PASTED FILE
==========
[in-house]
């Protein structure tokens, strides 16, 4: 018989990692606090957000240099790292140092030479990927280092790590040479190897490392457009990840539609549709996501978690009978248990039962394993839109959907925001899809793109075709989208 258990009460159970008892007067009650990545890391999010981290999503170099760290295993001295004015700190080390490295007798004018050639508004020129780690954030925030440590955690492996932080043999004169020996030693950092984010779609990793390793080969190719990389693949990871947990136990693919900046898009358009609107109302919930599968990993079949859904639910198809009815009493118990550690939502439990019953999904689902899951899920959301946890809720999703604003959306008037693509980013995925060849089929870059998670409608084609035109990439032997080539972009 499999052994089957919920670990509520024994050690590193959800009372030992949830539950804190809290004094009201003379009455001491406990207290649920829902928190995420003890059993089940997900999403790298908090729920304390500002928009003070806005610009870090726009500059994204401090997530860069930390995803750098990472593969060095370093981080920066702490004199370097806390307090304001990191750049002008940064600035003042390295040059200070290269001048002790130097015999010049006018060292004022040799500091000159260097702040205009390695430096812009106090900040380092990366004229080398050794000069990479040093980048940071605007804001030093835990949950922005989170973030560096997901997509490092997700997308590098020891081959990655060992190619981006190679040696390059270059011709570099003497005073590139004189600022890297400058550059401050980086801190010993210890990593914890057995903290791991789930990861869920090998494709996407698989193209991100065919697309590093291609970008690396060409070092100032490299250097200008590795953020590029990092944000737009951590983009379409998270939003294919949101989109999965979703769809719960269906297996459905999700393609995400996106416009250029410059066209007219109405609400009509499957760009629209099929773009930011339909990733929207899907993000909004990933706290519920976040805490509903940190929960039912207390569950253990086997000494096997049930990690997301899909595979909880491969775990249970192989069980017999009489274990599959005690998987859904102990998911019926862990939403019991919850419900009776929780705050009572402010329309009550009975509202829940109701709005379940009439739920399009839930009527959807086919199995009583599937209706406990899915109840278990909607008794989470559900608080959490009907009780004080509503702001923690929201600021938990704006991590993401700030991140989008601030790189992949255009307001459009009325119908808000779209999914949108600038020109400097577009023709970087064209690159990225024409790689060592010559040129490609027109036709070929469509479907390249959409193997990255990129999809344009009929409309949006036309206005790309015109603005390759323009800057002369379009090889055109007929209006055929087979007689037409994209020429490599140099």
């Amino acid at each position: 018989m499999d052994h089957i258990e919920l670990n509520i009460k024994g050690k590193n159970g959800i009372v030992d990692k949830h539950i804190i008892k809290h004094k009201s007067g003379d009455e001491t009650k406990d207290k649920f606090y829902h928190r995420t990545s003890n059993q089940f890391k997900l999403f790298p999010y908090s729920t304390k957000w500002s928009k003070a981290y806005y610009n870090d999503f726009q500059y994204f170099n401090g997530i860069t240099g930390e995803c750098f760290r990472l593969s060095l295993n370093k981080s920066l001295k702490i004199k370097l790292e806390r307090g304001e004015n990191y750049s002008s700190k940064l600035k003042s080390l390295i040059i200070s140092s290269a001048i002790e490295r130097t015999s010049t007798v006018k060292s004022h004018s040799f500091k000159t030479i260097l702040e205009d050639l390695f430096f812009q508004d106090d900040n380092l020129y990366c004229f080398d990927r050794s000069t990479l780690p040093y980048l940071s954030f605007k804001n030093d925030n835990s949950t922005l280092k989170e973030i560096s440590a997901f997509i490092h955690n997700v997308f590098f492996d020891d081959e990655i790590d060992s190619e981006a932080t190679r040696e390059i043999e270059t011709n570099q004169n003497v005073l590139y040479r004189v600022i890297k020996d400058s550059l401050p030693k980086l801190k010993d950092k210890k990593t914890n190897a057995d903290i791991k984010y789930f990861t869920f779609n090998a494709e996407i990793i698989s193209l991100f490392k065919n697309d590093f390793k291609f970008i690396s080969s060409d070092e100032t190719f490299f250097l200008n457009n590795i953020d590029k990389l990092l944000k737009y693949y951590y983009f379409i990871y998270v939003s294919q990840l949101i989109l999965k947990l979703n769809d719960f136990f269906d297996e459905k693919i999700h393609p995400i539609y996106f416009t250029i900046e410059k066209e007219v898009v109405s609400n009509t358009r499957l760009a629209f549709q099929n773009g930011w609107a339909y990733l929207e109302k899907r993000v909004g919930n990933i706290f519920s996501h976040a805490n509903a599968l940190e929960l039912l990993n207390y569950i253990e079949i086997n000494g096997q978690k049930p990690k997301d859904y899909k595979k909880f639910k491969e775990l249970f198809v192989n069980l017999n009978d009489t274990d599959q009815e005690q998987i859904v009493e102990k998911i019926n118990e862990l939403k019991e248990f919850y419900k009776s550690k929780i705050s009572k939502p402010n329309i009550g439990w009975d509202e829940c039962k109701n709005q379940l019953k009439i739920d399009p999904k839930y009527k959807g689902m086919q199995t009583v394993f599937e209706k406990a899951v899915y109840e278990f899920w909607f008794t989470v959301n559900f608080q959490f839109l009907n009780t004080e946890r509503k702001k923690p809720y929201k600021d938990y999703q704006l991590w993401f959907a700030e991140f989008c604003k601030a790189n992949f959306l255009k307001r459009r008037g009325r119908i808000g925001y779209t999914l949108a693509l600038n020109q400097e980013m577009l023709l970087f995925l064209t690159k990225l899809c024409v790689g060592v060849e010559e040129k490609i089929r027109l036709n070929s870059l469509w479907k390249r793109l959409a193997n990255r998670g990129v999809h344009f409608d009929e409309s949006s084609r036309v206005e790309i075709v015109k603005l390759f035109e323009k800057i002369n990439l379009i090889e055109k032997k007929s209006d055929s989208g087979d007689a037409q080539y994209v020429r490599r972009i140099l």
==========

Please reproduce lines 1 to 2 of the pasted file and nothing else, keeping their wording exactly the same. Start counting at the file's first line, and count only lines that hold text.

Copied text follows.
[in-house]
């Protein structure tokens, strides 16, 4: 018989990692606090957000240099790292140092030479990927280092790590040479190897490392457009990840539609549709996501978690009978248990039962394993839109959907925001899809793109075709989208 258990009460159970008892007067009650990545890391999010981290999503170099760290295993001295004015700190080390490295007798004018050639508004020129780690954030925030440590955690492996932080043999004169020996030693950092984010779609990793390793080969190719990389693949990871947990136990693919900046898009358009609107109302919930599968990993079949859904639910198809009815009493118990550690939502439990019953999904689902899951899920959301946890809720999703604003959306008037693509980013995925060849089929870059998670409608084609035109990439032997080539972009 499999052994089957919920670990509520024994050690590193959800009372030992949830539950804190809290004094009201003379009455001491406990207290649920829902928190995420003890059993089940997900999403790298908090729920304390500002928009003070806005610009870090726009500059994204401090997530860069930390995803750098990472593969060095370093981080920066702490004199370097806390307090304001990191750049002008940064600035003042390295040059200070290269001048002790130097015999010049006018060292004022040799500091000159260097702040205009390695430096812009106090900040380092990366004229080398050794000069990479040093980048940071605007804001030093835990949950922005989170973030560096997901997509490092997700997308590098020891081959990655060992190619981006190679040696390059270059011709570099003497005073590139004189600022890297400058550059401050980086801190010993210890990593914890057995903290791991789930990861869920090998494709996407698989193209991100065919697309590093291609970008690396060409070092100032490299250097200008590795953020590029990092944000737009951590983009379409998270939003294919949101989109999965979703769809719960269906297996459905999700393609995400996106416009250029410059066209007219109405609400009509499957760009629209099929773009930011339909990733929207899907993000909004990933706290519920976040805490509903940190929960039912207390569950253990086997000494096997049930990690997301899909595979909880491969775990249970192989069980017999009489274990599959005690998987859904102990998911019926862990939403019991919850419900009776929780705050009572402010329309009550009975509202829940109701709005379940009439739920399009839930009527959807086919199995009583599937209706406990899915109840278990909607008794989470559900608080959490009907009780004080509503702001923690929201600021938990704006991590993401700030991140989008601030790189992949255009307001459009009325119908808000779209999914949108600038020109400097577009023709970087064209690159990225024409790689060592010559040129490609027109036709070929469509479907390249959409193997990255990129999809344009009929409309949006036309206005790309015109603005390759323009800057002369379009090889055109007929209006055929087979007689037409994209020429490599140099």